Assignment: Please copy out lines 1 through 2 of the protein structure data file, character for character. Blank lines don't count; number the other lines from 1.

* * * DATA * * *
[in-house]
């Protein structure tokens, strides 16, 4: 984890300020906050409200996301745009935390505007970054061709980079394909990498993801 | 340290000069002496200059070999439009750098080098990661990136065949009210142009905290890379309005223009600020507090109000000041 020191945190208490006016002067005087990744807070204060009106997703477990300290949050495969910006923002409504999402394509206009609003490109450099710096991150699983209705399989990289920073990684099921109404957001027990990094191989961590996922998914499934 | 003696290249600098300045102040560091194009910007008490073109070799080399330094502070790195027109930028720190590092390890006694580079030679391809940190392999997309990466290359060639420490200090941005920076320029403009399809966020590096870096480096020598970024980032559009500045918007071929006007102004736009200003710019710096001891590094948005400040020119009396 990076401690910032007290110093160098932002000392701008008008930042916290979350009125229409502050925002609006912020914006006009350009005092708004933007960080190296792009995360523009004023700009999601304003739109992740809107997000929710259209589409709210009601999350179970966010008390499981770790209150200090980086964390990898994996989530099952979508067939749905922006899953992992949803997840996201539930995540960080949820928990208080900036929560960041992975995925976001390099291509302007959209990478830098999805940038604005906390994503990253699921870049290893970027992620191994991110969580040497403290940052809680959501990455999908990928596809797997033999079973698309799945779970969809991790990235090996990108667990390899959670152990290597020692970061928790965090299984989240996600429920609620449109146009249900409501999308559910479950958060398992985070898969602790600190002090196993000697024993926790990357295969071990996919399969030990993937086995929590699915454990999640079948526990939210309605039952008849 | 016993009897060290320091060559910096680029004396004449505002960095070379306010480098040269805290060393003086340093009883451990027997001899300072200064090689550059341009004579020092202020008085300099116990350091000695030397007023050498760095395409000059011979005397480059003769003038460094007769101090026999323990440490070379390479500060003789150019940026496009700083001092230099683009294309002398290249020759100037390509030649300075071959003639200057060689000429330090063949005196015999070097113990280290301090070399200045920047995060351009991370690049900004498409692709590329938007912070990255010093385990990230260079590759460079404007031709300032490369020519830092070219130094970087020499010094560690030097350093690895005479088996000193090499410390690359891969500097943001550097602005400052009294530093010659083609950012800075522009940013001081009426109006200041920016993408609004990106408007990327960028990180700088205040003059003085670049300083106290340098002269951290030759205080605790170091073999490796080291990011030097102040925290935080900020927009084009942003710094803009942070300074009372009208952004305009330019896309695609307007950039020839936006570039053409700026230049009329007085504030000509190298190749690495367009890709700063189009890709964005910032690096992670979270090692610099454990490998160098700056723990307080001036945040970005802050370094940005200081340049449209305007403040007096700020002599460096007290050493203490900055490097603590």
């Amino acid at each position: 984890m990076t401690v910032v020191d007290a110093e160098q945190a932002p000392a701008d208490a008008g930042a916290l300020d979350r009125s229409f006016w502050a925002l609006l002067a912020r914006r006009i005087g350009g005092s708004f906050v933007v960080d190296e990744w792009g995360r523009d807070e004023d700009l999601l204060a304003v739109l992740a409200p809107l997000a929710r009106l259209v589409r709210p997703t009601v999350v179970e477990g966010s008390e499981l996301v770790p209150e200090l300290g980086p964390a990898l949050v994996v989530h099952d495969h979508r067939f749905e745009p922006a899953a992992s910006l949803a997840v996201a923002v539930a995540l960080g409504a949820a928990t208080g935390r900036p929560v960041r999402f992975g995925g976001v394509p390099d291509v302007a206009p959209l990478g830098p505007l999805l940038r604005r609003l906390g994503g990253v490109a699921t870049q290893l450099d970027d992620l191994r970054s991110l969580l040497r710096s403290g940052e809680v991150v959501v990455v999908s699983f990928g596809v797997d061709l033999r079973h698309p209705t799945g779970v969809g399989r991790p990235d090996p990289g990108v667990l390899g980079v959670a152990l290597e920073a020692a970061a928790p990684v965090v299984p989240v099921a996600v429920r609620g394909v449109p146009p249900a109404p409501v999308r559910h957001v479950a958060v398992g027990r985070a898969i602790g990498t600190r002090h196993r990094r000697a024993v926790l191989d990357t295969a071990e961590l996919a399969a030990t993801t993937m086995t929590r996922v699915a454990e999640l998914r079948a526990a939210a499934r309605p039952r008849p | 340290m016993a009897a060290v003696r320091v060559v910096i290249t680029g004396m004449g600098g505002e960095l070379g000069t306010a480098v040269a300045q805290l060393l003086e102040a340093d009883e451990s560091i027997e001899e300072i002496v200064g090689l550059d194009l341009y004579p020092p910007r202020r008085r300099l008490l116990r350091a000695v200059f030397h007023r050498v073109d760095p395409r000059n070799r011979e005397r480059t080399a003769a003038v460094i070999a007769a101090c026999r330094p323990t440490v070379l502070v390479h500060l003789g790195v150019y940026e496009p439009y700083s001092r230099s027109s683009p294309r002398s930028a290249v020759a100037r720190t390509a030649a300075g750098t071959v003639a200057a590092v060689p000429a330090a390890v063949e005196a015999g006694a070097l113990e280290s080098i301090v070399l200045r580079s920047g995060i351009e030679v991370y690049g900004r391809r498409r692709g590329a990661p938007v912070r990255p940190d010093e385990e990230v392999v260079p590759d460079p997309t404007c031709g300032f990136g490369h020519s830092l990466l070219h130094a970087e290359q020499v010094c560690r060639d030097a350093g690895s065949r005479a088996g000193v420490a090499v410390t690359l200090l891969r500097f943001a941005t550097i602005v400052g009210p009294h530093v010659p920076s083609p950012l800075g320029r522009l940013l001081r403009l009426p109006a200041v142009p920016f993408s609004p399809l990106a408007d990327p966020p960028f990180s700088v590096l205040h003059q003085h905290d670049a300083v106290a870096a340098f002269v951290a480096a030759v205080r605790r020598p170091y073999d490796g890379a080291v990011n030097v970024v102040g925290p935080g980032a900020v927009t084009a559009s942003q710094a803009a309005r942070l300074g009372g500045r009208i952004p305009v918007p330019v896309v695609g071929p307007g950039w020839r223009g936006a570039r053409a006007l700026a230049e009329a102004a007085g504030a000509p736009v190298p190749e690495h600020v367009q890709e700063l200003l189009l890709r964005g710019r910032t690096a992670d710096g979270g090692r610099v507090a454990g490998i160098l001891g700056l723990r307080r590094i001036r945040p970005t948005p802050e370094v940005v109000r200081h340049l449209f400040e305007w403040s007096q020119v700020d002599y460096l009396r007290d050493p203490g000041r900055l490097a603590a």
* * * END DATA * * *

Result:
[in-house]
């Protein structure tokens, strides 16, 4: 984890300020906050409200996301745009935390505007970054061709980079394909990498993801 | 340290000069002496200059070999439009750098080098990661990136065949009210142009905290890379309005223009600020507090109000000041 020191945190208490006016002067005087990744807070204060009106997703477990300290949050495969910006923002409504999402394509206009609003490109450099710096991150699983209705399989990289920073990684099921109404957001027990990094191989961590996922998914499934 | 003696290249600098300045102040560091194009910007008490073109070799080399330094502070790195027109930028720190590092390890006694580079030679391809940190392999997309990466290359060639420490200090941005920076320029403009399809966020590096870096480096020598970024980032559009500045918007071929006007102004736009200003710019710096001891590094948005400040020119009396 990076401690910032007290110093160098932002000392701008008008930042916290979350009125229409502050925002609006912020914006006009350009005092708004933007960080190296792009995360523009004023700009999601304003739109992740809107997000929710259209589409709210009601999350179970966010008390499981770790209150200090980086964390990898994996989530099952979508067939749905922006899953992992949803997840996201539930995540960080949820928990208080900036929560960041992975995925976001390099291509302007959209990478830098999805940038604005906390994503990253699921870049290893970027992620191994991110969580040497403290940052809680959501990455999908990928596809797997033999079973698309799945779970969809991790990235090996990108667990390899959670152990290597020692970061928790965090299984989240996600429920609620449109146009249900409501999308559910479950958060398992985070898969602790600190002090196993000697024993926790990357295969071990996919399969030990993937086995929590699915454990999640079948526990939210309605039952008849 | 016993009897060290320091060559910096680029004396004449505002960095070379306010480098040269805290060393003086340093009883451990027997001899300072200064090689550059341009004579020092202020008085300099116990350091000695030397007023050498760095395409000059011979005397480059003769003038460094007769101090026999323990440490070379390479500060003789150019940026496009700083001092230099683009294309002398290249020759100037390509030649300075071959003639200057060689000429330090063949005196015999070097113990280290301090070399200045920047995060351009991370690049900004498409692709590329938007912070990255010093385990990230260079590759460079404007031709300032490369020519830092070219130094970087020499010094560690030097350093690895005479088996000193090499410390690359891969500097943001550097602005400052009294530093010659083609950012800075522009940013001081009426109006200041920016993408609004990106408007990327960028990180700088205040003059003085670049300083106290340098002269951290030759205080605790170091073999490796080291990011030097102040925290935080900020927009084009942003710094803009942070300074009372009208952004305009330019896309695609307007950039020839936006570039053409700026230049009329007085504030000509190298190749690495367009890709700063189009890709964005910032690096992670979270090692610099454990490998160098700056723990307080001036945040970005802050370094940005200081340049449209305007403040007096700020002599460096007290050493203490900055490097603590």